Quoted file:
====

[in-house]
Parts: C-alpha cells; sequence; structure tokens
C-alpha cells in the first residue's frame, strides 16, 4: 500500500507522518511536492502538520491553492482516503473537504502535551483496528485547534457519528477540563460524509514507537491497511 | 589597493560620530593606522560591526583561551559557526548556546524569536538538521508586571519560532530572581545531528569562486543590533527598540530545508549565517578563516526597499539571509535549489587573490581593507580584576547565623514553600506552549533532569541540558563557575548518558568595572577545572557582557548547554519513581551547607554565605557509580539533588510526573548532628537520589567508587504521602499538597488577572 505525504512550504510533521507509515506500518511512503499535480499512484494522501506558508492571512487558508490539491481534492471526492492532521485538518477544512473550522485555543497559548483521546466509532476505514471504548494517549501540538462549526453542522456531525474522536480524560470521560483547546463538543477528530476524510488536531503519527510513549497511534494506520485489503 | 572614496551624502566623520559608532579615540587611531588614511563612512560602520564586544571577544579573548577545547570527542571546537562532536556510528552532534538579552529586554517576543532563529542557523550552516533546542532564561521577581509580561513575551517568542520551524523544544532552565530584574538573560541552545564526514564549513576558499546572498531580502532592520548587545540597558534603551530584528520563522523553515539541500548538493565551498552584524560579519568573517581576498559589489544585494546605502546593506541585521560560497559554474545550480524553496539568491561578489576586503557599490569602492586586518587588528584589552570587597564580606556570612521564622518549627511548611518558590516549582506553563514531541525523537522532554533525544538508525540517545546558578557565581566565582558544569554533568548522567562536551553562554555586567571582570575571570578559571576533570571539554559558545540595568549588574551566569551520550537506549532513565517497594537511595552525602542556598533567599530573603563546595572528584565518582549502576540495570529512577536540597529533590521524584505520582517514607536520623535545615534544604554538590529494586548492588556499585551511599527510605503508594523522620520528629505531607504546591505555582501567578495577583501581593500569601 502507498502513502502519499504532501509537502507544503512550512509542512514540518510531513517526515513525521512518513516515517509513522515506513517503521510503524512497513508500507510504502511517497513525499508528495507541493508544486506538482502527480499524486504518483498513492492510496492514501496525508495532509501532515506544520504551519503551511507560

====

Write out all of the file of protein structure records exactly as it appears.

[in-house]
Parts: C-alpha cells; sequence; structure tokens
C-alpha cells in the first residue's frame, strides 16, 4: 500500500507522518511536492502538520491553492482516503473537504502535551483496528485547534457519528477540563460524509514507537491497511 | 589597493560620530593606522560591526583561551559557526548556546524569536538538521508586571519560532530572581545531528569562486543590533527598540530545508549565517578563516526597499539571509535549489587573490581593507580584576547565623514553600506552549533532569541540558563557575548518558568595572577545572557582557548547554519513581551547607554565605557509580539533588510526573548532628537520589567508587504521602499538597488577572 505525504512550504510533521507509515506500518511512503499535480499512484494522501506558508492571512487558508490539491481534492471526492492532521485538518477544512473550522485555543497559548483521546466509532476505514471504548494517549501540538462549526453542522456531525474522536480524560470521560483547546463538543477528530476524510488536531503519527510513549497511534494506520485489503 | 572614496551624502566623520559608532579615540587611531588614511563612512560602520564586544571577544579573548577545547570527542571546537562532536556510528552532534538579552529586554517576543532563529542557523550552516533546542532564561521577581509580561513575551517568542520551524523544544532552565530584574538573560541552545564526514564549513576558499546572498531580502532592520548587545540597558534603551530584528520563522523553515539541500548538493565551498552584524560579519568573517581576498559589489544585494546605502546593506541585521560560497559554474545550480524553496539568491561578489576586503557599490569602492586586518587588528584589552570587597564580606556570612521564622518549627511548611518558590516549582506553563514531541525523537522532554533525544538508525540517545546558578557565581566565582558544569554533568548522567562536551553562554555586567571582570575571570578559571576533570571539554559558545540595568549588574551566569551520550537506549532513565517497594537511595552525602542556598533567599530573603563546595572528584565518582549502576540495570529512577536540597529533590521524584505520582517514607536520623535545615534544604554538590529494586548492588556499585551511599527510605503508594523522620520528629505531607504546591505555582501567578495577583501581593500569601 502507498502513502502519499504532501509537502507544503512550512509542512514540518510531513517526515513525521512518513516515517509513522515506513517503521510503524512497513508500507510504502511517497513525499508528495507541493508544486506538482502527480499524486504518483498513492492510496492514501496525508495532509501532515506544520504551519503551511507560